When do I know I’m heading towards menopause?

3 Answers

  1. Carolyn Wispe Burns wrote on :

    when the “P” in PMS seems to stand for permanent.

  2. Staness Jonekos wrote on :

    I just interviewed the co-author of the Menopause Makeover Dr. Wendy Klein, a leader in women’s health about this.

    Per. Dr. Klein: The hallmark of perimenopause, which is the phase prior to menopause, is irregular periods. We all grow up thinking that when you enter the change of life and become menopausal, your periods just stop. That is not the case.

    What happens is your periods start to become irregular. You can have too many periods, you can have too few, you may skip a period and then get regular again, and you may skip a few periods. You may think, “oh my, I am in menopause,” and suddenly your period comes back again.

    Prior to menopause your periods are usually very regular. The amount of hormone that you are producing is very regular and predictable. However, as you approach menopause, entering the perimenopausal phase, the ovaries are unpredictable. You will have months when you don’t ovulate, and that causes irregular bleeding.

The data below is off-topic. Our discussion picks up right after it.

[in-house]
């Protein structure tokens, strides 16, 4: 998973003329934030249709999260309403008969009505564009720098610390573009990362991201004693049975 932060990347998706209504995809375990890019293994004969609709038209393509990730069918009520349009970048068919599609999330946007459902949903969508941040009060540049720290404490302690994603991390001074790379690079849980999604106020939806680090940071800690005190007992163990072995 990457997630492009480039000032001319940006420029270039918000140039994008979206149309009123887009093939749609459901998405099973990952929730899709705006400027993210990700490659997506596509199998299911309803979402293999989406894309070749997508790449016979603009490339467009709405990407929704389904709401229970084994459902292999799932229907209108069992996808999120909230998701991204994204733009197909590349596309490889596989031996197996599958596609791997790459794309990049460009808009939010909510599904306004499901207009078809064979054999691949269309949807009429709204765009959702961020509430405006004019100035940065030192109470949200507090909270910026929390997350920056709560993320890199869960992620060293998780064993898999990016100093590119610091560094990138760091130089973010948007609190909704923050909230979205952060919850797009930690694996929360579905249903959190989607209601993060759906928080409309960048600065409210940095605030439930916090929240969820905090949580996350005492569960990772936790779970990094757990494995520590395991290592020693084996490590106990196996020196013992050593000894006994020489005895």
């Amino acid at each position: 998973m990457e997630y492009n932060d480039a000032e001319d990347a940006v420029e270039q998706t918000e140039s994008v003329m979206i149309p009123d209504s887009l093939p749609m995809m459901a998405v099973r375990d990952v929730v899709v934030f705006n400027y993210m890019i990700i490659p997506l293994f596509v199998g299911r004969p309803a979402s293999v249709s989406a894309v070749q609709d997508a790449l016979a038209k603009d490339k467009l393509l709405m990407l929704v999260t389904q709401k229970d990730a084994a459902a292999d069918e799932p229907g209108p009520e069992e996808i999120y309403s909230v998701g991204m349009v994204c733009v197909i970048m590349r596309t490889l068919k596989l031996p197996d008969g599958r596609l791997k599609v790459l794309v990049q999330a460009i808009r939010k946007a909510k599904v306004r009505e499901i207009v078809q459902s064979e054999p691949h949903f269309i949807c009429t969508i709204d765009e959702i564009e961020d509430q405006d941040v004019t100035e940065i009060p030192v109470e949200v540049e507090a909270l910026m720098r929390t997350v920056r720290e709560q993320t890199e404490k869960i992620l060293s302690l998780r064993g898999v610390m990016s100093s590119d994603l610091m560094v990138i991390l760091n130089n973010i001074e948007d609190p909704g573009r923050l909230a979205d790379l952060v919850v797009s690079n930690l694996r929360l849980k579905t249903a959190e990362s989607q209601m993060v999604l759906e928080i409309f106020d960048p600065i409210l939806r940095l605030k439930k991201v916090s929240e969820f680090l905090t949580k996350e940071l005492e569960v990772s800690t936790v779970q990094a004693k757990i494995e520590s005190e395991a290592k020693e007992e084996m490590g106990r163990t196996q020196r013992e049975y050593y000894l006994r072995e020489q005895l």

How long that lasts is highly individual. Could be a year, could be two years, could be three years and that is all normal variation. I like to say that the ovaries are stuttering. You don’t always ovulate and your previous hormonal milieu begins to change.

    Eventually you will experience fewer periods and finally your periods will stop. You are not officially in menopause until you have skipped 12 consecutive periods.

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